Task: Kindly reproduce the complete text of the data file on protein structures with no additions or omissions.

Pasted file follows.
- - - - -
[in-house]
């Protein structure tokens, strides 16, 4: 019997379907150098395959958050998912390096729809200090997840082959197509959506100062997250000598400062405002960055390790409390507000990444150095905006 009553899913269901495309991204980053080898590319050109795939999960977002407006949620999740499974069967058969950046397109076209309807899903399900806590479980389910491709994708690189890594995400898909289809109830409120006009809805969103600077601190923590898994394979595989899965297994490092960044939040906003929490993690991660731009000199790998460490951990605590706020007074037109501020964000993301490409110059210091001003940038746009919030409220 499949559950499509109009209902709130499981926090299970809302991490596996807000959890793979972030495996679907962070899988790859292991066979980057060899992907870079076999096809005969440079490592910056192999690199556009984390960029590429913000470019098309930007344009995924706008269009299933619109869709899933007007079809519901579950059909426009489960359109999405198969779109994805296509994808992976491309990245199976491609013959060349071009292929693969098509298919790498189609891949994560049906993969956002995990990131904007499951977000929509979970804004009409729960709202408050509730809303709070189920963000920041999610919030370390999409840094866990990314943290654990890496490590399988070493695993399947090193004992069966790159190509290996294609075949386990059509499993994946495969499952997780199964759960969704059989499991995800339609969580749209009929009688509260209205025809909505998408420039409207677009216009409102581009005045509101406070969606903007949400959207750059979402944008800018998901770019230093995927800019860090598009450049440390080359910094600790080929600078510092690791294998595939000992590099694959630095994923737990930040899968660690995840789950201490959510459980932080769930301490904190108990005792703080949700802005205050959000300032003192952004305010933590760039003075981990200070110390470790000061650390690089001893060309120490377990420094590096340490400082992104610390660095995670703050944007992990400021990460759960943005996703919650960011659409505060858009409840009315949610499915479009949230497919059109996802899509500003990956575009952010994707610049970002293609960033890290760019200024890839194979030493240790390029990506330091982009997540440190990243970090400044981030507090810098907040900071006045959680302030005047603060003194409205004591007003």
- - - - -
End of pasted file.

[in-house]
């Protein structure tokens, strides 16, 4: 019997379907150098395959958050998912390096729809200090997840082959197509959506100062997250000598400062405002960055390790409390507000990444150095905006 009553899913269901495309991204980053080898590319050109795939999960977002407006949620999740499974069967058969950046397109076209309807899903399900806590479980389910491709994708690189890594995400898909289809109830409120006009809805969103600077601190923590898994394979595989899965297994490092960044939040906003929490993690991660731009000199790998460490951990605590706020007074037109501020964000993301490409110059210091001003940038746009919030409220 499949559950499509109009209902709130499981926090299970809302991490596996807000959890793979972030495996679907962070899988790859292991066979980057060899992907870079076999096809005969440079490592910056192999690199556009984390960029590429913000470019098309930007344009995924706008269009299933619109869709899933007007079809519901579950059909426009489960359109999405198969779109994805296509994808992976491309990245199976491609013959060349071009292929693969098509298919790498189609891949994560049906993969956002995990990131904007499951977000929509979970804004009409729960709202408050509730809303709070189920963000920041999610919030370390999409840094866990990314943290654990890496490590399988070493695993399947090193004992069966790159190509290996294609075949386990059509499993994946495969499952997780199964759960969704059989499991995800339609969580749209009929009688509260209205025809909505998408420039409207677009216009409102581009005045509101406070969606903007949400959207750059979402944008800018998901770019230093995927800019860090598009450049440390080359910094600790080929600078510092690791294998595939000992590099694959630095994923737990930040899968660690995840789950201490959510459980932080769930301490904190108990005792703080949700802005205050959000300032003192952004305010933590760039003075981990200070110390470790000061650390690089001893060309120490377990420094590096340490400082992104610390660095995670703050944007992990400021990460759960943005996703919650960011659409505060858009409840009315949610499915479009949230497919059109996802899509500003990956575009952010994707610049970002293609960033890290760019200024890839194979030493240790390029990506330091982009997540440190990243970090400044981030507090810098907040900071006045959680302030005047603060003194409205004591007003």